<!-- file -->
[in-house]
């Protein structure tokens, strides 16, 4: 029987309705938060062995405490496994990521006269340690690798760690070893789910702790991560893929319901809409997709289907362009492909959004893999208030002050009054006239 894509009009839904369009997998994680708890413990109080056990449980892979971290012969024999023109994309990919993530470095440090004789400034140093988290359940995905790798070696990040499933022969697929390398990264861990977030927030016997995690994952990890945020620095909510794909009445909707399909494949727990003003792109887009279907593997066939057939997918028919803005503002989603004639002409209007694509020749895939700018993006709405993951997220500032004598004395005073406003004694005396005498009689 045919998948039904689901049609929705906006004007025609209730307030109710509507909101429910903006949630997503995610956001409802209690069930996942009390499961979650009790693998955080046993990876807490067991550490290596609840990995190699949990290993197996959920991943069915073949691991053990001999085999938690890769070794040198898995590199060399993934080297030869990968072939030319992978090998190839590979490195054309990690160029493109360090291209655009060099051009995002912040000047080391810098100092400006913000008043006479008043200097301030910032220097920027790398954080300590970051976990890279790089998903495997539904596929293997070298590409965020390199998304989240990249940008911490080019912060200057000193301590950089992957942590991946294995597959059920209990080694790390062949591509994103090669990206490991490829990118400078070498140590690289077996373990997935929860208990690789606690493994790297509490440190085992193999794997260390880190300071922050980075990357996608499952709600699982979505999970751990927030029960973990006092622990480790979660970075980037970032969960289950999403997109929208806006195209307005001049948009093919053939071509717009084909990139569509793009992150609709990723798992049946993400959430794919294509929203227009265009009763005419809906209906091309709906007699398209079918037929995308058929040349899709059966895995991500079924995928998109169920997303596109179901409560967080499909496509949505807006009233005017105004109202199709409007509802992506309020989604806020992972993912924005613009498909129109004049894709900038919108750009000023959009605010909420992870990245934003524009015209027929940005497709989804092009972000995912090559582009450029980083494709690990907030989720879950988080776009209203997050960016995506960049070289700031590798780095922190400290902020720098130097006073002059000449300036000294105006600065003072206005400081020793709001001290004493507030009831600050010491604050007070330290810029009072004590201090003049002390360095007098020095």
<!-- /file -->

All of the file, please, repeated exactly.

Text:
[in-house]
């Protein structure tokens, strides 16, 4: 029987309705938060062995405490496994990521006269340690690798760690070893789910702790991560893929319901809409997709289907362009492909959004893999208030002050009054006239 894509009009839904369009997998994680708890413990109080056990449980892979971290012969024999023109994309990919993530470095440090004789400034140093988290359940995905790798070696990040499933022969697929390398990264861990977030927030016997995690994952990890945020620095909510794909009445909707399909494949727990003003792109887009279907593997066939057939997918028919803005503002989603004639002409209007694509020749895939700018993006709405993951997220500032004598004395005073406003004694005396005498009689 045919998948039904689901049609929705906006004007025609209730307030109710509507909101429910903006949630997503995610956001409802209690069930996942009390499961979650009790693998955080046993990876807490067991550490290596609840990995190699949990290993197996959920991943069915073949691991053990001999085999938690890769070794040198898995590199060399993934080297030869990968072939030319992978090998190839590979490195054309990690160029493109360090291209655009060099051009995002912040000047080391810098100092400006913000008043006479008043200097301030910032220097920027790398954080300590970051976990890279790089998903495997539904596929293997070298590409965020390199998304989240990249940008911490080019912060200057000193301590950089992957942590991946294995597959059920209990080694790390062949591509994103090669990206490991490829990118400078070498140590690289077996373990997935929860208990690789606690493994790297509490440190085992193999794997260390880190300071922050980075990357996608499952709600699982979505999970751990927030029960973990006092622990480790979660970075980037970032969960289950999403997109929208806006195209307005001049948009093919053939071509717009084909990139569509793009992150609709990723798992049946993400959430794919294509929203227009265009009763005419809906209906091309709906007699398209079918037929995308058929040349899709059966895995991500079924995928998109169920997303596109179901409560967080499909496509949505807006009233005017105004109202199709409007509802992506309020989604806020992972993912924005613009498909129109004049894709900038919108750009000023959009605010909420992870990245934003524009015209027929940005497709989804092009972000995912090559582009450029980083494709690990907030989720879950988080776009209203997050960016995506960049070289700031590798780095922190400290902020720098130097006073002059000449300036000294105006600065003072206005400081020793709001001290004493507030009831600050010491604050007070330290810029009072004590201090003049002390360095007098020095």